Risks of sedating infants
These are specialist sedation techniques and they risk causing unintended deep sedation or anaesthesia.The incidence of associated airway obstruction and inadequate spontaneous ventilation may be dependent, in the main, on skill and judgement.There is a difference between ‘conscious’ and ‘moderate’ sedation, but the terms are close enough to make it reasonable to consider them to be equivalent in this article.Ideally, a conscious sedation drug technique should have a margin of safety wide enough to make loss of consciousness unlikely.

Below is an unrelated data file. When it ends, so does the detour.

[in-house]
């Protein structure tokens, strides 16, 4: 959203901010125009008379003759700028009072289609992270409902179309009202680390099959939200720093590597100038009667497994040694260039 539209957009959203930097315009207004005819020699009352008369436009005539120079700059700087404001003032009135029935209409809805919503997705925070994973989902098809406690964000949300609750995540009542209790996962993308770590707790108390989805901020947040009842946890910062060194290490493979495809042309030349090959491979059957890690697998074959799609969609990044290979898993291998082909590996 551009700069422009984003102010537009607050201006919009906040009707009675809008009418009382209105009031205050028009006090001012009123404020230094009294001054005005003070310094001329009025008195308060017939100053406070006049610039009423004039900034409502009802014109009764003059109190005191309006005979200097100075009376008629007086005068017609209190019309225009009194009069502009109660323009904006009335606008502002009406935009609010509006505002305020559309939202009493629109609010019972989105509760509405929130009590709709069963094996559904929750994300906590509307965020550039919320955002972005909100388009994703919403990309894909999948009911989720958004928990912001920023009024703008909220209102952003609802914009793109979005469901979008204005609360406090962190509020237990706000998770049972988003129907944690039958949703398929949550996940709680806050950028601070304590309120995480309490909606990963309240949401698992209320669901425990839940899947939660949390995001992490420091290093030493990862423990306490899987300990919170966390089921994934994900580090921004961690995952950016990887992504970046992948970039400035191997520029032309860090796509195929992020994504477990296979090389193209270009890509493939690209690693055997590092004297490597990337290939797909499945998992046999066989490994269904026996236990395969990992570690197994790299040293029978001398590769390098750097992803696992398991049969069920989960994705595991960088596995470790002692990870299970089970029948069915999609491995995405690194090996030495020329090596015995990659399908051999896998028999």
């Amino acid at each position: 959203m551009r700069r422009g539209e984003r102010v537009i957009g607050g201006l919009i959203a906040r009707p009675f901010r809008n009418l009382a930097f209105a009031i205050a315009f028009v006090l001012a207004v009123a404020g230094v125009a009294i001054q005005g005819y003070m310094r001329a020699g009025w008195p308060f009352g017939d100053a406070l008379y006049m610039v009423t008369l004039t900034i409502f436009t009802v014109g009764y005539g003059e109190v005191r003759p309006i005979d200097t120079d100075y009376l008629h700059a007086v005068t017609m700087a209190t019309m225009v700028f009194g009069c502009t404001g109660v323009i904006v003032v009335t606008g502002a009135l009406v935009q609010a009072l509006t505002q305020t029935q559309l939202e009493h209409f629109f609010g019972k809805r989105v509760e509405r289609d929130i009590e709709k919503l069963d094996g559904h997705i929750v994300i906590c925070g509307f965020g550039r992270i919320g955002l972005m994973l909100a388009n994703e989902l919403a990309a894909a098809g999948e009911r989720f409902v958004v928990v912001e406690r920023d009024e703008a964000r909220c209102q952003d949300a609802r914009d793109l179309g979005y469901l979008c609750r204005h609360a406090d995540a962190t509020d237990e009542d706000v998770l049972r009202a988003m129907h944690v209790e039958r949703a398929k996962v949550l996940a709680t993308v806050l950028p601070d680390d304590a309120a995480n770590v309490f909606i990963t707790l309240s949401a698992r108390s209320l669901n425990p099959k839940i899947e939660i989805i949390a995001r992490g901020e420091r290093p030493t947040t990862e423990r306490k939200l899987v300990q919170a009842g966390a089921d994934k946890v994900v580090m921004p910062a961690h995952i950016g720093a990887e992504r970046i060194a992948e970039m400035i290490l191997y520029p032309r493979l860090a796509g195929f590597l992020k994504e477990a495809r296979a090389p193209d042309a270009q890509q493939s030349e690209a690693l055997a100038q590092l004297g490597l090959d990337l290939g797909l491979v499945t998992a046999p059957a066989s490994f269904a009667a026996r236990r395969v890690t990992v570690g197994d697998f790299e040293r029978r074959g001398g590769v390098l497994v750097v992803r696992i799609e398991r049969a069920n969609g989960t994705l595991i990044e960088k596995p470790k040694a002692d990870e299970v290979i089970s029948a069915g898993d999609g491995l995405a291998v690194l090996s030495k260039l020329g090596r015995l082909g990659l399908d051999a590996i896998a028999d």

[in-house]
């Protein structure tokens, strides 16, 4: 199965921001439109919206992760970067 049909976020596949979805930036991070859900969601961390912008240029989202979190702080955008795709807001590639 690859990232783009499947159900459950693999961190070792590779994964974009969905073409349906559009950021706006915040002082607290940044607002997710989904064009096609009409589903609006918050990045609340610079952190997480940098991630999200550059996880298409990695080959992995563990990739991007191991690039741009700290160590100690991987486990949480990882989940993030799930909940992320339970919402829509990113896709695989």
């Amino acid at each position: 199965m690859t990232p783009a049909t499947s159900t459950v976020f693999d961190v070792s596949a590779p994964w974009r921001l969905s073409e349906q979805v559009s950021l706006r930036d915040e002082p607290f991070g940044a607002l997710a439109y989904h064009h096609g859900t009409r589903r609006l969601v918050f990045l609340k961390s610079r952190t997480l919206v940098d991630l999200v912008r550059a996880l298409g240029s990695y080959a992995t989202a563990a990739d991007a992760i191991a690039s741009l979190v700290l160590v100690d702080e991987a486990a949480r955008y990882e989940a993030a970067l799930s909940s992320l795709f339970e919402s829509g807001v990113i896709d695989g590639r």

In addition, the term ‘conscious’ sedation has remained in the UK.
It is similar to ‘moderate’ sedation except that the patient always remains responsive to the spoken word; this definition is used most commonly in dentistry.
Consciousness is a continuum in which levels can be recognized.
Levels of sedation have been defined by the ASA and they are widely accepted (Table 1).
Given that a conscious patient can independently maintain a clear airway and adequate breathing, conscious sedation is safe because the patient remains conscious.
Safety of any sedation technique is dependent upon the ability of practitioners to prevent or safely manage deeper levels of sedation.